I get the problem dividing 10 by 3 in engineering, but in carpentry is there really a problem? After all a third of a mm is a sneeze out.

When everything around you is going to pot, get out in the workshop.
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Old 03-12-2016, 08:13 AM
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I trained as a mechanical engineer in the early 1970's, where at college we were told to forget imperial and we were taught in metric. However back at work as a toolmaker we worked in imperial, so like vindaloo ' Now I use whatever is suitable for the situation'.
I prefer to use metric, especially when the calculator is in play.
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Old 03-12-2016, 09:06 AM
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Quote:
Originally Posted by DesertRatTom View Post
Every time I try to work with metric, I find myself stuck at some point. Well, having grown up with the imperial system, it always surprises me how difficult the Metric system seems to be to use her in the U.S.A. Now, I've stumbled upon and article that pinpoints why it is such a hassle to me, to use metric. Read on and comment if you will. (From Wikipedia)

One common complaint about the metric system is that it doesn't provide a natural way to divide things into thirds; even dividing things into quarters requires one to go down two levels, instead of just one, in the system of units, since 0.25 is the decimal that represents 1/4.

The metric system did not divide the day into 100,000 parts; instead, the hour, minute, and second were retained to allow the day to be divided neatly into quarters and thirds.

In response to an instance of the occasionally-heard suggestion that the metric system should have been built on base 12 instead of base 10, it occurred to me that the precedent of an everyday unit, the day, standing in such a relationship to the metric unit, the second, that the day can be exactly divided into 27 parts, each of which consists of an even number of seconds (3200 seconds, or 53 minutes and 20 seconds), one could, for example, use as everyday units a metric pound of 453.6 grams (instead of approximately 453.69 grams) and a metric inch of 2.52 centimeters (instead of 2.54 centimeters).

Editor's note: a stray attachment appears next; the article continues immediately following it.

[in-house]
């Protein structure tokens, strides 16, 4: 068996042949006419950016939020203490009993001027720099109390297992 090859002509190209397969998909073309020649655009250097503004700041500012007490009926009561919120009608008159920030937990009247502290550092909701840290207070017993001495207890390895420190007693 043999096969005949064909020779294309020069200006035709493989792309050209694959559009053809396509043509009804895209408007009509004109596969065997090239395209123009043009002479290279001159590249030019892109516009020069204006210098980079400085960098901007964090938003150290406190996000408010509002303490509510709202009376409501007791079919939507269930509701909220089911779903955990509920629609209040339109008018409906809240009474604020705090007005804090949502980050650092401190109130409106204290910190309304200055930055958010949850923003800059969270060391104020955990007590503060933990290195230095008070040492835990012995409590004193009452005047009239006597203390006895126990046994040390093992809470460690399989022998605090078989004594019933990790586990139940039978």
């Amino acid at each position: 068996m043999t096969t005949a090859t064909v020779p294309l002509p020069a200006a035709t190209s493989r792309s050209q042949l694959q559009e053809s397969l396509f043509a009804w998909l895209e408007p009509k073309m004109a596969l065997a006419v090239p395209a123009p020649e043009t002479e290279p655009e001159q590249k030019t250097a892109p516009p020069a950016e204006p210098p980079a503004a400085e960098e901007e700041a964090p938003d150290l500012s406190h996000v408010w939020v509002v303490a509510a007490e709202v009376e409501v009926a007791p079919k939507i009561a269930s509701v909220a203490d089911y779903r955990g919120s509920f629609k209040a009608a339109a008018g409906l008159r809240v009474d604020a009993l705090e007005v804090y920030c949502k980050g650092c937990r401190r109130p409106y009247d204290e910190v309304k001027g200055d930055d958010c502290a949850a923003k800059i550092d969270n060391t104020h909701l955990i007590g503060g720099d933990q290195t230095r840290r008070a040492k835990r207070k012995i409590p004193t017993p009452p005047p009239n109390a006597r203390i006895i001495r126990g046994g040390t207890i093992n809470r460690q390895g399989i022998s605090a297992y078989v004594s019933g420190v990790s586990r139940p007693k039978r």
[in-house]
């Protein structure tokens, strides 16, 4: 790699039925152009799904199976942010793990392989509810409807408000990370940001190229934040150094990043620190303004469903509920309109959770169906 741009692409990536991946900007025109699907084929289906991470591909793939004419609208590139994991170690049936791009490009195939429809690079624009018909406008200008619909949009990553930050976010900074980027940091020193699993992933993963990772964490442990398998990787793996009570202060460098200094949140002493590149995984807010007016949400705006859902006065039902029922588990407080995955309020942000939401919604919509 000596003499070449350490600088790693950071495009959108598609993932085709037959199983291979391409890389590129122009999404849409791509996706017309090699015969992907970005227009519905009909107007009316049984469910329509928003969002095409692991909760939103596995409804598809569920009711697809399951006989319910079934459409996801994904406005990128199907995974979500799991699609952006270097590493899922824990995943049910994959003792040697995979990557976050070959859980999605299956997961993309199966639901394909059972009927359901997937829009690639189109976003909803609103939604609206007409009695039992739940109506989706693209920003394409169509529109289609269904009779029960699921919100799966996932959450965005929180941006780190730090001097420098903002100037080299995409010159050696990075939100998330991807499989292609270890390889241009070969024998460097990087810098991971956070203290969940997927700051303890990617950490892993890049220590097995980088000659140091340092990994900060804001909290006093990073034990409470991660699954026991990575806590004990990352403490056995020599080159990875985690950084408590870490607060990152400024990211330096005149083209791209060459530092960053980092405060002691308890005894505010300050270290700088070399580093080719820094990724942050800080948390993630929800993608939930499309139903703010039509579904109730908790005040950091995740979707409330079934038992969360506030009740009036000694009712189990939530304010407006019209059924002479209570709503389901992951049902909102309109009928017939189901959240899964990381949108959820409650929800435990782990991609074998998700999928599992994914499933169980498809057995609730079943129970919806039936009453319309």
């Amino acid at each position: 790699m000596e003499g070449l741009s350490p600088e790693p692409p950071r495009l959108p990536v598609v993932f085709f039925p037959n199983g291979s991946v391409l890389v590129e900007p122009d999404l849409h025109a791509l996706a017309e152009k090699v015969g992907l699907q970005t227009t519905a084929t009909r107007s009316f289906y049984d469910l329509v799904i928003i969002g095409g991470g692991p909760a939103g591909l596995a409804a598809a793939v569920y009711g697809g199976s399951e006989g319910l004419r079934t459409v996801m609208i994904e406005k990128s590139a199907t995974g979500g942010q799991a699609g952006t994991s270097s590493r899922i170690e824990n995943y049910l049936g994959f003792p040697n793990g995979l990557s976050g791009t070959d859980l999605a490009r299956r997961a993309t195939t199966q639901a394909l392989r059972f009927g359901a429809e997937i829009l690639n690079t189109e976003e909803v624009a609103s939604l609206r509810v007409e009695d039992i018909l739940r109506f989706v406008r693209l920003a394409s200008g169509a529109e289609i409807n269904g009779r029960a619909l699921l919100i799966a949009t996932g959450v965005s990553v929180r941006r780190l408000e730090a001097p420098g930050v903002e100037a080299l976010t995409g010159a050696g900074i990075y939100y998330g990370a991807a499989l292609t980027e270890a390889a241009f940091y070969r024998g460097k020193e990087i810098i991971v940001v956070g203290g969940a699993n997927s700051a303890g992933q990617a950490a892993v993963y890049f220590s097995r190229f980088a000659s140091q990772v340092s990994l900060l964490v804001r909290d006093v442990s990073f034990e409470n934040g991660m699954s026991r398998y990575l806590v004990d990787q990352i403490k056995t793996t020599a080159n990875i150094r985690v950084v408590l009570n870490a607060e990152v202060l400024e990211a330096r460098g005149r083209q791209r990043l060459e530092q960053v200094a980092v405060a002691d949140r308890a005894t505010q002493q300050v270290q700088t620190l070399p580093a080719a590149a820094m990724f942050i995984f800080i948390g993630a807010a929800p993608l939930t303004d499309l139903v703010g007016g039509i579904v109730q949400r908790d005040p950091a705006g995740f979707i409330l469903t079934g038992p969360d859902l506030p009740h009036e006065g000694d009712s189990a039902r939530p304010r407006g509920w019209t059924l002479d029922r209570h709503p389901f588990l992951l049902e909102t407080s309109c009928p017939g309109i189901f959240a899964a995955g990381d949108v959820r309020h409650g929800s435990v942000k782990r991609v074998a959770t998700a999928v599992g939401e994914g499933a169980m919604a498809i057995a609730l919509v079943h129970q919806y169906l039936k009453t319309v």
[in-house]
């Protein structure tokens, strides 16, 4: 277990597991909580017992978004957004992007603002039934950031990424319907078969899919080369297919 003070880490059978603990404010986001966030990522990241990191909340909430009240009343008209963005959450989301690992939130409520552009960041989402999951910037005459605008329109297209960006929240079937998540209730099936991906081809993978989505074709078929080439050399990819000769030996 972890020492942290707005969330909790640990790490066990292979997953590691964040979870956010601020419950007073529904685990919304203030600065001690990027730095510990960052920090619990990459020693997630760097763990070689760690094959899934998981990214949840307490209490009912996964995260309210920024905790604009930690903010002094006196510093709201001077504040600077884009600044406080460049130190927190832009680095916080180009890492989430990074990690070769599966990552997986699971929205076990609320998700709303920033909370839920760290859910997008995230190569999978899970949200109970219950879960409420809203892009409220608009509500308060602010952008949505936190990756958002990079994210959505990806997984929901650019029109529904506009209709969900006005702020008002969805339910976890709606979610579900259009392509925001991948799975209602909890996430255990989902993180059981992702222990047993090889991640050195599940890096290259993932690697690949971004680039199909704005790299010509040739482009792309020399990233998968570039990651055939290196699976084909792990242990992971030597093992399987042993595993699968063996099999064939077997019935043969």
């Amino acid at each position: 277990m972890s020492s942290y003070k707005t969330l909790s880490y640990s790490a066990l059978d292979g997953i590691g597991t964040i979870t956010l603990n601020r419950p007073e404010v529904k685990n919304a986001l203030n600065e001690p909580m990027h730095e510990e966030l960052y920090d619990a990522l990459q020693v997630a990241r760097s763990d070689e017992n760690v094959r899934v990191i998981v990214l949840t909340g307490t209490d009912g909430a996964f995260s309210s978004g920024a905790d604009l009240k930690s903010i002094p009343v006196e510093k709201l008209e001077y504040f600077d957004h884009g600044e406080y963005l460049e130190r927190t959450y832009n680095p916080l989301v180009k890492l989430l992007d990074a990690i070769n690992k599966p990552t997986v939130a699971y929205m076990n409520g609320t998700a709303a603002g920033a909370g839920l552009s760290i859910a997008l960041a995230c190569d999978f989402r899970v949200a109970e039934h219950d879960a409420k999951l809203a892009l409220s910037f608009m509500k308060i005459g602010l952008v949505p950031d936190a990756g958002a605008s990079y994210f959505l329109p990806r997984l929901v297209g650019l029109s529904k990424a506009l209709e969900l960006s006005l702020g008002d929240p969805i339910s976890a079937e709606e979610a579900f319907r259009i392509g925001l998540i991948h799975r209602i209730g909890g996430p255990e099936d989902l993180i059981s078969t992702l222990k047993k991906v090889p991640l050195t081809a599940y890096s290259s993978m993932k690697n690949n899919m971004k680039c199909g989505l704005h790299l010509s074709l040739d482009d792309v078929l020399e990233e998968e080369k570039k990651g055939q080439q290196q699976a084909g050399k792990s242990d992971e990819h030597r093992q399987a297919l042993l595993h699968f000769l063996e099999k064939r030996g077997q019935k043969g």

453.6 grams divides evenly into 81 units of 5.6 grams, and also into 7 units of 64.8 grams - and, for that matter, into 8 units of 56.7 grams. 2.52 centimeters divides evenly into 9 units of 0.28 centimeters, and also into 7 units of 0.36 centimeters - and, for that matter, into 4 units of 0.63 centimeters.

However, I can't really expect that this very wild idea of using this metric pound and metric inch as everyday units, and measuring things out in these pounds and inches, so that they can be evenly divided into thirds, ninths, and sevenths if one uses the regular metric scale, would catch on.

Back to me... There, now I understand why thinking Imperial clashes with measuring metric.

Water and oil. Matches and gasoline.
You are overly complicating it as Metric is as easy as it gets so just forget all that can't divide pounds with rubles. Oh and when you get a minute can you tell me what a 1/3 of 11/64ths is? N
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Old 03-12-2016, 09:11 AM
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Metric is base ten because men (and women) have 10 fingers - it is as simple as that.
I use both systems and quickly recognize the comparative stupidity of the imperial system.
An inch is 1/12th of a foot and neither one of those has anything whatsoever to do with a pound or an ounce.
And still neither of those has anything whatsoever to do with quarts or gallons. Imperial is a goofy system and after a long career in engineering, I can honestly say that one spends quite a bit of time making volumetric and weight calculations.

The basic metric unit of measure is the meter. 1/100 is a centimeter and 1/1000 of the meter is a millimeter.
Using water (the standard in chemistry & physics), one cubic centimeter weighs one gram. Just as simple as that proves the stupidity of imperial units of measure. Therefore, one liter of water, weighs one kilogram.

Now, try that with inches and feet vs. pounds or ounces vs. quarts and gallons and those of you who are metric naysayers have just proven that you have a deep lack of understanding of this inherent simplicity.

My products are sold globally and fortunately most of the planet uses metric. Rather than sit-around and gripe about it, I chose to embrace the system and see it for what it really is...SMART!

Otis Guillebeau from Auburn, Georgia

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Old 03-12-2016, 09:17 AM
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Although I do most everything with imperial measurements, I often resort to metric for my projects when I need precision that's easy to measure and to add and subtract.

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Simplicity is the ultimate sophistication. ~ Leonardo da Vinci